RY: Speaking of voices in your head… about the Portal 2 announcement ARG. What attracts you to ARGs, anyway?
AF: I’ve always been utterly obsessed with the literary idea of the false document. To the extent that any creative writing exercise at primary school would include fake newspaper cuttings (authentically aged in stale tea), maps (complete with contour lines and imaginary placenames) and falsified cover quotes from actual scientists on the discovery of the Loch Ness monster… To me, the Alternate Reality Game is fun for being a work of interactive fiction.
RY: Do you play much interactive fiction? You’d like Emily Short’s Galatea. It’s about a cybernetic woman who has a low opinion of the player.
AF: Many years ago, my dad was clearing out some floppy disks at work. One of them had some utterly prehistoric PC games on it, the most important being a copy of Infocom’s Hitchhiker’s Guide to the Galaxy game. I had no idea as to the provenance of the game, this being the pre-internet era, but getting repeatedly stuck on the Babelfish dispenser puzzle was pretty much my definitive interactive fiction experience. Forget game characters having a low opinion of the player – this was an entire game with a low opinion of the player!
I need to play more recent stuff. The mini-adventure in Frog Fractions reminded me how painfully wonderful interactive fiction could be. Actually, while on the subject of Frog Fractions – I loved the way a vast world was hidden behind a simple facade. Poke at a flimsy wall too hard, and it collapses to reveal a labyrinth of tunnels for exploration. You may note that the original MINERVA development blog was only accessible by a near-hidden link in tiny text – and the Portal 2 announcement ARG kicked off with some radios making funny squeaky noises. It’s less about the puzzle itself, more the world surrounding the puzzle.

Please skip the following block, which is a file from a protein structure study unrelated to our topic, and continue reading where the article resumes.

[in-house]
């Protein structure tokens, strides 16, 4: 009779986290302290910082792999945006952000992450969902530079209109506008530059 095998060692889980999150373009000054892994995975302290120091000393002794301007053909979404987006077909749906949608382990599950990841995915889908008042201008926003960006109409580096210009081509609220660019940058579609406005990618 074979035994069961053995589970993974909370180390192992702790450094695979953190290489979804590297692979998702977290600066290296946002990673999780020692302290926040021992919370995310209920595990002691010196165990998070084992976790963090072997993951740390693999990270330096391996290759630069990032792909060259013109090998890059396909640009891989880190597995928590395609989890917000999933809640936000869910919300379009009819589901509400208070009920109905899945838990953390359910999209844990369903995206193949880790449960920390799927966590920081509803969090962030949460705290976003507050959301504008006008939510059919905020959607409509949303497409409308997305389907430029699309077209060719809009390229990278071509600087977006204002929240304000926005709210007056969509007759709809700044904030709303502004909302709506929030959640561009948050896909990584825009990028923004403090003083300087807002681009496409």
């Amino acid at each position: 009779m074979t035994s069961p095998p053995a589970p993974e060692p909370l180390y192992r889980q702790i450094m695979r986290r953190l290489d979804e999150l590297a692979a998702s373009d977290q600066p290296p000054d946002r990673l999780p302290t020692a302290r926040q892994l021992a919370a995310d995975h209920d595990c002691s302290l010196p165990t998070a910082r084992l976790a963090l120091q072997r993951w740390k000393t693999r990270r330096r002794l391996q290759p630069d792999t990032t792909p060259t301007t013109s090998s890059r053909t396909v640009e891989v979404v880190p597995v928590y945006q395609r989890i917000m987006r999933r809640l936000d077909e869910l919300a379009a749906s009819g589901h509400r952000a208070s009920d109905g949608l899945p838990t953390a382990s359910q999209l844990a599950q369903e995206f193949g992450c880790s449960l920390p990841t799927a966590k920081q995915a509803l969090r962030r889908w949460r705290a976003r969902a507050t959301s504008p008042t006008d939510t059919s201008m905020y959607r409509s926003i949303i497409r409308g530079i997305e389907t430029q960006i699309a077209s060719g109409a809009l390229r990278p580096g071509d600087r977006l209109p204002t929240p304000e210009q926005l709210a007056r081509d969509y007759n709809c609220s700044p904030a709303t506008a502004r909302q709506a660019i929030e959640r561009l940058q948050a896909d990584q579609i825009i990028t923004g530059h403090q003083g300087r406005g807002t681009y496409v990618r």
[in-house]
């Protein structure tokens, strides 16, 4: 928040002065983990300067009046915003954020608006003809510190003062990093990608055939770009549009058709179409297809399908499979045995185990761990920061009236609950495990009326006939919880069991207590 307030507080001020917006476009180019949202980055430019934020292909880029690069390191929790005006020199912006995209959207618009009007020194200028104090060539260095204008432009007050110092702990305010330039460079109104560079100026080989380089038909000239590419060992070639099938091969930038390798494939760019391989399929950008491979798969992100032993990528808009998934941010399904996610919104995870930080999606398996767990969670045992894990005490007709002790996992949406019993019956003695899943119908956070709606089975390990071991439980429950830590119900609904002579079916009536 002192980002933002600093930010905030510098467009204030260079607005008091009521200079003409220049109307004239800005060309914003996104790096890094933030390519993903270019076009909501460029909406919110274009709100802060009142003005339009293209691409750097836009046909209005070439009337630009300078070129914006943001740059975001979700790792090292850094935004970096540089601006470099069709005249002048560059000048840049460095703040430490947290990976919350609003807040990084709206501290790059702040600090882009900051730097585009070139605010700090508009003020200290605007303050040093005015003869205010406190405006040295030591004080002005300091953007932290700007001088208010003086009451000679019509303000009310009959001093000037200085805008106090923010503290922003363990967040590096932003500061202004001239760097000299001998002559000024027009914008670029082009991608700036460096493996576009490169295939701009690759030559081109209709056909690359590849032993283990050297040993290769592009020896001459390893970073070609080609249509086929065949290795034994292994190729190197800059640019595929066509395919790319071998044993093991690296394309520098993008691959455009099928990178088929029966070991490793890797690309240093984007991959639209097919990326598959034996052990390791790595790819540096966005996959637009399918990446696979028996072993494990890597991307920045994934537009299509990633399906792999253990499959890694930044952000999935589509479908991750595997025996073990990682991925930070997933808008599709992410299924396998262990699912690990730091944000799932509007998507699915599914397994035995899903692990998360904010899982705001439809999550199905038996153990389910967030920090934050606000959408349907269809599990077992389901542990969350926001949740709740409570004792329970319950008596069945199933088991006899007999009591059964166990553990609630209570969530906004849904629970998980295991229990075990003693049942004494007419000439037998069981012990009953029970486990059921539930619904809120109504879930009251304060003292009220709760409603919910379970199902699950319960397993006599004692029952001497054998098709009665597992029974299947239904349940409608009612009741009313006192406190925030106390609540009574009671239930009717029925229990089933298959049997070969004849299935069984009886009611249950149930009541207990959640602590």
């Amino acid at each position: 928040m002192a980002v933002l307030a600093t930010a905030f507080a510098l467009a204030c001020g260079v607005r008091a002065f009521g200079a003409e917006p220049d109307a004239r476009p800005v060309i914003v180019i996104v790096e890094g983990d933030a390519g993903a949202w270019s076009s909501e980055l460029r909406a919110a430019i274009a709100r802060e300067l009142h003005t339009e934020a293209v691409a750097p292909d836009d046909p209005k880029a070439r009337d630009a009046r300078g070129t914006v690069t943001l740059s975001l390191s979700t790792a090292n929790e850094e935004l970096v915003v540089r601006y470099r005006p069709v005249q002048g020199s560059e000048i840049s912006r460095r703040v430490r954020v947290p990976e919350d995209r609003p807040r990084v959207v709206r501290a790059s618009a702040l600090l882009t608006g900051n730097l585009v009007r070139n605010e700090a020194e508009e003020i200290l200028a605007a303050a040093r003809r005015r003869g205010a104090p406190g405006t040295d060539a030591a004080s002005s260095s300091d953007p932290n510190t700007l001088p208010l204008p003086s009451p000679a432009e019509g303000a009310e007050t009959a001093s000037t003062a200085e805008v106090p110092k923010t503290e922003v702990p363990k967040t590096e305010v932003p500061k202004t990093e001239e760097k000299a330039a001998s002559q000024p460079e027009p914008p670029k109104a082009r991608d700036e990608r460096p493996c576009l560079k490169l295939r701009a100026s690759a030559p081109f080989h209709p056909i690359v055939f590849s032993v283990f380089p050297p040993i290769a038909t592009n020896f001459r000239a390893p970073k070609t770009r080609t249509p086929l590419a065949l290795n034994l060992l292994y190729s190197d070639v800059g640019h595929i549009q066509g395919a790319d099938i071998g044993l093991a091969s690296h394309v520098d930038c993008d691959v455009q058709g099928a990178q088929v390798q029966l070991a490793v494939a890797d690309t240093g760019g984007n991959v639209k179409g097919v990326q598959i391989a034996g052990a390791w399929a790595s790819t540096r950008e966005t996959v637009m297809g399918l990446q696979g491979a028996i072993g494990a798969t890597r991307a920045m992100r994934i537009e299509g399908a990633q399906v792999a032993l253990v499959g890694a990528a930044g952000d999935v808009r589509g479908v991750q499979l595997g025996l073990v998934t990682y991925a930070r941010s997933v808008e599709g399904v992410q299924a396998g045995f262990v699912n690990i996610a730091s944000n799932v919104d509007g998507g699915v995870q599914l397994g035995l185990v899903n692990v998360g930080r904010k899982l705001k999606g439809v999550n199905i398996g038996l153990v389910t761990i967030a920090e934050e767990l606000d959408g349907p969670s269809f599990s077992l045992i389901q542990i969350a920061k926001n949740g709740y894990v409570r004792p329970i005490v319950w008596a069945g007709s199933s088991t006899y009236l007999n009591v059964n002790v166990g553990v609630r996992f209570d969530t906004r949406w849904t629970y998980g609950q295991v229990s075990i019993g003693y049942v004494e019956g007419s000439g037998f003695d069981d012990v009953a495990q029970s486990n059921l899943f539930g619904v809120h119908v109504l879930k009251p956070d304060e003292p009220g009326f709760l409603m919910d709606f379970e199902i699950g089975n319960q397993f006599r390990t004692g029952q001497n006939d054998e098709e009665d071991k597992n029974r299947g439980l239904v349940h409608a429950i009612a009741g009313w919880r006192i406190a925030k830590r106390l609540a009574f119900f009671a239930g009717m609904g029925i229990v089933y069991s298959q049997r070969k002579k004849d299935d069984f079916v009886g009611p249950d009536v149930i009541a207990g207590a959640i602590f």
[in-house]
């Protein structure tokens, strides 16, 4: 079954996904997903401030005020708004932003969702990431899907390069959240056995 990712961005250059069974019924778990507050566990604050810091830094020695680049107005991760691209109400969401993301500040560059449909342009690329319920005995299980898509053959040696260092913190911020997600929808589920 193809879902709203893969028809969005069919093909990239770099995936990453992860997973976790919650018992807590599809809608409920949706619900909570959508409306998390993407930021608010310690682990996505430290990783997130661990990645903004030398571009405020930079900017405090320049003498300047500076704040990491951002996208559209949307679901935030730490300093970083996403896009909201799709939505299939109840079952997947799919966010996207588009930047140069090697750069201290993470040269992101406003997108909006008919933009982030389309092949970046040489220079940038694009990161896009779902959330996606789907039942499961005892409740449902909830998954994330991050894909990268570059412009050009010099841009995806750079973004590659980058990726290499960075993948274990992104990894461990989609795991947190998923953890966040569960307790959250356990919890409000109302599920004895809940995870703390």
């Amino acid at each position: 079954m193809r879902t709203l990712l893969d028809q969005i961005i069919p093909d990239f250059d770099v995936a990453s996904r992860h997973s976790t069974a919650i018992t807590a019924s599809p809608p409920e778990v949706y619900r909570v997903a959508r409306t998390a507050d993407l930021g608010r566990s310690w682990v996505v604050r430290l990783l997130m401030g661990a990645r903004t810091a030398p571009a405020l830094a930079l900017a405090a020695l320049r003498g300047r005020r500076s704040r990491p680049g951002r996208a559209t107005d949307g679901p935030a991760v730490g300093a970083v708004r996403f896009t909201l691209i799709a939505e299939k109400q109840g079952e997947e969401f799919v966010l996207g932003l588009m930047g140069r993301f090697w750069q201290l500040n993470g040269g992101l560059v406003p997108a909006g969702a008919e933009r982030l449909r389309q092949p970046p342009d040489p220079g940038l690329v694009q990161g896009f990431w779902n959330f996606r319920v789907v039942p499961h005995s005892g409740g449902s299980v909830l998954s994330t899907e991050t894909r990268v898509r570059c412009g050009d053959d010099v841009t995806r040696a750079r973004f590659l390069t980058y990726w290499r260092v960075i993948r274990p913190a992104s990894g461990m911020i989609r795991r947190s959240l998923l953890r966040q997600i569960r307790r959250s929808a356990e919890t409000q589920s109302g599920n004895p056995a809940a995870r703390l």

RY: Have you heard of Sleep No More? It’s very “worldy”, maybe even worldful.
AF: It sounds vaguely familiar – I think I read about it on someone’s blog?
RY: It’s a performance of Macbeth inside a massive warehouse turned into an abstract haunted house with dozens of rooms, and dancers rove around, and you can follow them or walk around and open every drawer or box, and examine every detail and document.
AF: At one point, MINERVA was going to have a non-violent offshoot, with the player as a Civil Protection officer exploring some damp, story-filled city ruins where something important had happened. It never got beyond the picture in my head, but it’s part of my love for thoroughly imagined game worlds. I’m the one who’ll be skimming through in-game books and notes looking for interesting snippets, reading graffiti and looking at detritus, building up a mental model of the world.
Give me a real-world place and I’ll do something similar. Over the weekend I was exploring an old Seattle telephone exchange that had been turned into a museum. So much of the equipment still had extra labels stuck on it, indicating procedures and who to call if a particular system broke or needed restarting, while plans, diagrams, papers and records were stacked around… Everything had a story.
RY: But how did the ARG come about? Did you just wheel your desk over to the “ARG room” at Valve and start researching stenography?
AF: The announcement ARG grew pretty organically. We were busy tidying up media for Game Informer, when someone had the idea of some kind of super-fan counterpoint to the articles in the magazine. I mentioned I’d done some weird, ARG-ish puzzle for when I’d announced I’d got a job at Valve (involving a fake Polish numbers station, no less) and how that had gone pretty well, and one thing led to another.